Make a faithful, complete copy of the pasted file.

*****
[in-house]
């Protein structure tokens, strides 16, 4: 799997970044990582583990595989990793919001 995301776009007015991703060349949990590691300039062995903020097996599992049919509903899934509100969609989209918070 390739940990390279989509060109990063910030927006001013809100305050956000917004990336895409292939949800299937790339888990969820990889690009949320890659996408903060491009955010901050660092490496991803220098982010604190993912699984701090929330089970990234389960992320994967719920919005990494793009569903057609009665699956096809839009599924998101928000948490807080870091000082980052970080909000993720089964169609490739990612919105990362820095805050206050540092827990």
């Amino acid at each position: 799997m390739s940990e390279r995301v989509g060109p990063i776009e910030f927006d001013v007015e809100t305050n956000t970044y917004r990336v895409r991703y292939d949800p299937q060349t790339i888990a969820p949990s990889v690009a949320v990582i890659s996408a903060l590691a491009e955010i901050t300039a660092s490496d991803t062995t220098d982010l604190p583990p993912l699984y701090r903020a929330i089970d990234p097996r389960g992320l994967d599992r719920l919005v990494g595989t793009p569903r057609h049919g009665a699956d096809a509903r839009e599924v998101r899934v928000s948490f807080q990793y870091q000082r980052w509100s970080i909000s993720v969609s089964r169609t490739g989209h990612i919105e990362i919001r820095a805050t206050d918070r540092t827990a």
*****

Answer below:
[in-house]
């Protein structure tokens, strides 16, 4: 799997970044990582583990595989990793919001 995301776009007015991703060349949990590691300039062995903020097996599992049919509903899934509100969609989209918070 390739940990390279989509060109990063910030927006001013809100305050956000917004990336895409292939949800299937790339888990969820990889690009949320890659996408903060491009955010901050660092490496991803220098982010604190993912699984701090929330089970990234389960992320994967719920919005990494793009569903057609009665699956096809839009599924998101928000948490807080870091000082980052970080909000993720089964169609490739990612919105990362820095805050206050540092827990």
């Amino acid at each position: 799997m390739s940990e390279r995301v989509g060109p990063i776009e910030f927006d001013v007015e809100t305050n956000t970044y917004r990336v895409r991703y292939d949800p299937q060349t790339i888990a969820p949990s990889v690009a949320v990582i890659s996408a903060l590691a491009e955010i901050t300039a660092s490496d991803t062995t220098d982010l604190p583990p993912l699984y701090r903020a929330i089970d990234p097996r389960g992320l994967d599992r719920l919005v990494g595989t793009p569903r057609h049919g009665a699956d096809a509903r839009e599924v998101r899934v928000s948490f807080q990793y870091q000082r980052w509100s970080i909000s993720v969609s089964r169609t490739g989209h990612i919105e990362i919001r820095a805050t206050d918070r540092t827990a």